Indices of Deprivation Workshop 16 October 2014

Measuring multiple deprivation at a small area level in South Africa

On 16th October 2014 SASPRI in collaboration with the Human Sciences Research Council (HSRC), the Institute of Social and Economic Research (ISER) at Rhodes University¬†and the Programme to Support Pro-Poor Policy Development (PSPPD) hosted a Department of Science and Technology Research Seminar entitled “Measuring multiple deprivation at a small area level in South Africa: A springboard for tackling deprivation in the Eastern Cape”.

Drawing on experiences of using indices of multiple deprivation to inform policy development in both developed and developing countries, this workshop sought to share knowledge about the recently constructed ward-level South African Index of Multiple Deprivation (SAIMD) 2011, with a particular focus on the Eastern Cape. Taking into account experiences elsewhere (Namibia and the UK) the workshop will conclude with discussions about ways in which the SAIMD can be used to inform policy making, and ways in which it could be updated in future years by drawing from other data sources.

The concept note and programme can be downloaded here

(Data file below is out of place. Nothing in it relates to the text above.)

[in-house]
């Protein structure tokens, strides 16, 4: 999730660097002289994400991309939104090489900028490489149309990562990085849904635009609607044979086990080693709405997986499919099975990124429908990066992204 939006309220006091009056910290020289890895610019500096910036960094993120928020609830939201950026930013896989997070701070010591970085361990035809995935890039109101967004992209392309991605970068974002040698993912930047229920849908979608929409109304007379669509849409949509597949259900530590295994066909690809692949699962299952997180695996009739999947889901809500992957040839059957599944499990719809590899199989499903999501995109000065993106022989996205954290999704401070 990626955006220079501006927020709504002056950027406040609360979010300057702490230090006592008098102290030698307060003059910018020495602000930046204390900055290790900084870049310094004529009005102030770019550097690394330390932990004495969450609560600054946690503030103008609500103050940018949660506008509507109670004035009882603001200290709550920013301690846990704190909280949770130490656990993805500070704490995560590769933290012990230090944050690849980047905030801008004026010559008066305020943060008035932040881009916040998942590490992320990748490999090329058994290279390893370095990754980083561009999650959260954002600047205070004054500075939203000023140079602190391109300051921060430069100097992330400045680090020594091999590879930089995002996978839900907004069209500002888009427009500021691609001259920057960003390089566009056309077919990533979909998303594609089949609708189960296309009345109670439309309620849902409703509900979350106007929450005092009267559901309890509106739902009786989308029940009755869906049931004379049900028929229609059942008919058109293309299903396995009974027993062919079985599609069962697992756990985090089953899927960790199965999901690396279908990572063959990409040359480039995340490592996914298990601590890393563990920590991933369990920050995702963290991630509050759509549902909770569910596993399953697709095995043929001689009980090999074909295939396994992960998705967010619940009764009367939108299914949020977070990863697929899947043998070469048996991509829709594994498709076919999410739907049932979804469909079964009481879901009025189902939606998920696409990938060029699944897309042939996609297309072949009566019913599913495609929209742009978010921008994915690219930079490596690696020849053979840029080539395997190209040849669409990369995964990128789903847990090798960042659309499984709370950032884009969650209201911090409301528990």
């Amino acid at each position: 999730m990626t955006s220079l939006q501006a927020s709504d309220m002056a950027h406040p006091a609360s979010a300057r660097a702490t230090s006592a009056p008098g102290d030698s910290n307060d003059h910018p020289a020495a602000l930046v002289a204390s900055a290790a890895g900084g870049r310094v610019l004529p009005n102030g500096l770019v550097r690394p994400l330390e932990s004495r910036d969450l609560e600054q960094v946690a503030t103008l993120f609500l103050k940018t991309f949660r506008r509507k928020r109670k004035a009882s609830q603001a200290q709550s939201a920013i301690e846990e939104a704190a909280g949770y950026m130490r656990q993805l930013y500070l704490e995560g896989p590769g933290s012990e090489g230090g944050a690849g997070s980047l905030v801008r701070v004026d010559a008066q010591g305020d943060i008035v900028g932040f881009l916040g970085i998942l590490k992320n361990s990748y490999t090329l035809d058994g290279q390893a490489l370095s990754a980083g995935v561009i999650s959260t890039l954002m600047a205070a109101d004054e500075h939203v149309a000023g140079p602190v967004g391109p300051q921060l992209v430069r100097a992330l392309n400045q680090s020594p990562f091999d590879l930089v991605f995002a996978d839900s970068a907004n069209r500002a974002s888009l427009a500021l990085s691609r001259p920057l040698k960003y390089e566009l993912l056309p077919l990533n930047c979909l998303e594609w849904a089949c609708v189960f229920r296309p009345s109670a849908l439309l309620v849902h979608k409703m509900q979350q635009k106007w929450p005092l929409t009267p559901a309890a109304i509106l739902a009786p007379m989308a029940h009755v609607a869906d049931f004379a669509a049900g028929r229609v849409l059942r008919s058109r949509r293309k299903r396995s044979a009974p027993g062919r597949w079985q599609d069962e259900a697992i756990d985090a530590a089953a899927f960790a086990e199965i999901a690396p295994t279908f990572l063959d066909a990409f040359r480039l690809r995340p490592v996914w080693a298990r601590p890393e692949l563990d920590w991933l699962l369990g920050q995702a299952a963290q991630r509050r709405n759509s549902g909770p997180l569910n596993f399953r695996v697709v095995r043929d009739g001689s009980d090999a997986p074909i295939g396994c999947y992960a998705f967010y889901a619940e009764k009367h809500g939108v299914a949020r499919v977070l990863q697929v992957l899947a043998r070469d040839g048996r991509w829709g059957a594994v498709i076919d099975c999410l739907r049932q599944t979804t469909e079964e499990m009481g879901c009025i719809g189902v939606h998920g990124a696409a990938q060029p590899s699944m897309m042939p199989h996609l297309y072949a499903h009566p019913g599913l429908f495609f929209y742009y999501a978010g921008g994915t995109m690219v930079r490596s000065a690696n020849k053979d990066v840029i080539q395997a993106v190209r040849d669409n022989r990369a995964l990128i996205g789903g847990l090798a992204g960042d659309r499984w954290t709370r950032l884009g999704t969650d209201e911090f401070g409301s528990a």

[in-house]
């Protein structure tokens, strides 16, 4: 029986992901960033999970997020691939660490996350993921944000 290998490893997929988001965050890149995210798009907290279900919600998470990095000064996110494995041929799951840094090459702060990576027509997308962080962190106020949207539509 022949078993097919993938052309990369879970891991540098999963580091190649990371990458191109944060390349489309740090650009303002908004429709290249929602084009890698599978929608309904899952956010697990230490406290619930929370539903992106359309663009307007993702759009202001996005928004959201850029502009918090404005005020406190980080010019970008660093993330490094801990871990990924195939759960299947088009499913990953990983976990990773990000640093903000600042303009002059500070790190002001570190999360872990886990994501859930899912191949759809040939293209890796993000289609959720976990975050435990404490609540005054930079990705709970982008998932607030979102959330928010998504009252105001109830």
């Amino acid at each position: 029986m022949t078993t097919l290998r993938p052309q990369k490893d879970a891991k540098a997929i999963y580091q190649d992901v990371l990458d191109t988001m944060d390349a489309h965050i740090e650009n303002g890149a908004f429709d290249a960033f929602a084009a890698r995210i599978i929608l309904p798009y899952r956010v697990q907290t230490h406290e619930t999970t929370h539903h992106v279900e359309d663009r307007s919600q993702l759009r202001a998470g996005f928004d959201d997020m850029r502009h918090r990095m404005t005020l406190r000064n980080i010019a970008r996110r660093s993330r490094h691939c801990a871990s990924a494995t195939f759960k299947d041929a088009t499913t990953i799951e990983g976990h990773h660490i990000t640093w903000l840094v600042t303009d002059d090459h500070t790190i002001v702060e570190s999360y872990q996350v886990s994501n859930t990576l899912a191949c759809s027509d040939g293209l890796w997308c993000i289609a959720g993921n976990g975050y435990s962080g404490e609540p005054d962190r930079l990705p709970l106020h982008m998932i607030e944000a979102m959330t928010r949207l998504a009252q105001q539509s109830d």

The following presentations were made and are available for download:

The importance of the SAIMD for Policy Development Dr Wiseman Magasela, Deputy Director General at the Department of Social Development (click here to download)

Introducing the South African Index of Multiple Deprivation 2011 Prof. Michael Noble, Prof. Gemma Wright and Dr Wanga Zembe, SASPRI (click here to download)

The former homelands: focussing on the Eastern Cape Dr Wanga Zembe and Prof. Gemma Wright, SASPRI (click here to download)

The Namibian Indices of Multiple Deprivation 2001 and 2011 and their uses Mr Johannes Ashipala, National Planning Commission, Namibia and Mr Ojijo Odhiambo, UNDP Regional Bureau for Africa (click here to download)

Recent developments in the UK in the use of indices and the underpinning data Dr Tom Smith, Oxford Consultants for Social Inclusion (OCSI) (click here to download)

Crime – an additional domain of deprivation Mr David McLennan (CASASP and associate member of SASPRI) (click here to download)